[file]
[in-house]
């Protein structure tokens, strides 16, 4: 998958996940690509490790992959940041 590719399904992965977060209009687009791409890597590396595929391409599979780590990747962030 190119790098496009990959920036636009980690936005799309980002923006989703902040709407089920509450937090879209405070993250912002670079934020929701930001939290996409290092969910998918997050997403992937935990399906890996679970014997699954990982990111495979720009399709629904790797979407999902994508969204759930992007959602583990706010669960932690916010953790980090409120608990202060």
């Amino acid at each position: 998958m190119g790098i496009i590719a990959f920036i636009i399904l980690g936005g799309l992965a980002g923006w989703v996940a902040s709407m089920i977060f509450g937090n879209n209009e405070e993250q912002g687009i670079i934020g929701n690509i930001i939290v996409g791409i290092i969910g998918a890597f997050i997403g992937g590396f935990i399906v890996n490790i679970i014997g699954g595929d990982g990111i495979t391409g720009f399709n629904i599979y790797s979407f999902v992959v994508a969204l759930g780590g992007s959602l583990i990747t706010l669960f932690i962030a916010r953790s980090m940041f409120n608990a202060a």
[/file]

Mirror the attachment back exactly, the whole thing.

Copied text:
[in-house]
């Protein structure tokens, strides 16, 4: 998958996940690509490790992959940041 590719399904992965977060209009687009791409890597590396595929391409599979780590990747962030 190119790098496009990959920036636009980690936005799309980002923006989703902040709407089920509450937090879209405070993250912002670079934020929701930001939290996409290092969910998918997050997403992937935990399906890996679970014997699954990982990111495979720009399709629904790797979407999902994508969204759930992007959602583990706010669960932690916010953790980090409120608990202060």
């Amino acid at each position: 998958m190119g790098i496009i590719a990959f920036i636009i399904l980690g936005g799309l992965a980002g923006w989703v996940a902040s709407m089920i977060f509450g937090n879209n209009e405070e993250q912002g687009i670079i934020g929701n690509i930001i939290v996409g791409i290092i969910g998918a890597f997050i997403g992937g590396f935990i399906v890996n490790i679970i014997g699954g595929d990982g990111i495979t391409g720009f399709n629904i599979y790797s979407f999902v992959v994508a969204l759930g780590g992007s959602l583990i990747t706010l669960f932690i962030a916010r953790s980090m940041f409120n608990a202060a």